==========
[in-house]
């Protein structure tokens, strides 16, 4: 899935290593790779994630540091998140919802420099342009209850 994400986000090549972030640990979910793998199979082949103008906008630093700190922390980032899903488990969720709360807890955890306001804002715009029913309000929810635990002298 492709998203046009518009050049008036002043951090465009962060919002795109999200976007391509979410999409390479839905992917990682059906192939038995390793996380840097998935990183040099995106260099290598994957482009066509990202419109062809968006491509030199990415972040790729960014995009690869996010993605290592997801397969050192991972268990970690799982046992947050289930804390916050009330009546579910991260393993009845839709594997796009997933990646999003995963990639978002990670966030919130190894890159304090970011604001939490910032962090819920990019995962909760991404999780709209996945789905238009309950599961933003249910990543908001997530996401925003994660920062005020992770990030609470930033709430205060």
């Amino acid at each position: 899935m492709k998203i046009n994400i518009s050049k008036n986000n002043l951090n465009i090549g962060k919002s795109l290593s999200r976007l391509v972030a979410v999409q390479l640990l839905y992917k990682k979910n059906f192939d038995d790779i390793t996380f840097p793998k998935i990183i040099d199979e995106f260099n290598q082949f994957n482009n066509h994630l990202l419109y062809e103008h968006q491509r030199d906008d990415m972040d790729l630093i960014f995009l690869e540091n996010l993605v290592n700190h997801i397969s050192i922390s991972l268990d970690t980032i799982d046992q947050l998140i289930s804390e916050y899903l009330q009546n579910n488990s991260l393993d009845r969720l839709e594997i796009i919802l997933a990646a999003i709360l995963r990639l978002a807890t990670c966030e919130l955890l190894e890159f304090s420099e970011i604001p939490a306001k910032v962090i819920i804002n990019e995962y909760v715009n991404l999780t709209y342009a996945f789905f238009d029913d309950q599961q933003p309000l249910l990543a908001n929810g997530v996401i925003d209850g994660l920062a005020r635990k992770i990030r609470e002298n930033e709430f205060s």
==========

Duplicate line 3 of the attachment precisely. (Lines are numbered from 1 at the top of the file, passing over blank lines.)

């Amino acid at each position: 899935m492709k998203i046009n994400i518009s050049k008036n986000n002043l951090n465009i090549g962060k919002s795109l290593s999200r976007l391509v972030a979410v999409q390479l640990l839905y992917k990682k979910n059906f192939d038995d790779i390793t996380f840097p793998k998935i990183i040099d199979e995106f260099n290598q082949f994957n482009n066509h994630l990202l419109y062809e103008h968006q491509r030199d906008d990415m972040d790729l630093i960014f995009l690869e540091n996010l993605v290592n700190h997801i397969s050192i922390s991972l268990d970690t980032i799982d046992q947050l998140i289930s804390e916050y899903l009330q009546n579910n488990s991260l393993d009845r969720l839709e594997i796009i919802l997933a990646a999003i709360l995963r990639l978002a807890t990670c966030e919130l955890l190894e890159f304090s420099e970011i604001p939490a306001k910032v962090i819920i804002n990019e995962y909760v715009n991404l999780t709209y342009a996945f789905f238009d029913d309950q599961q933003p309000l249910l990543a908001n929810g997530v996401i925003d209850g994660l920062a005020r635990k992770i990030r609470e002298n930033e709430f205060s």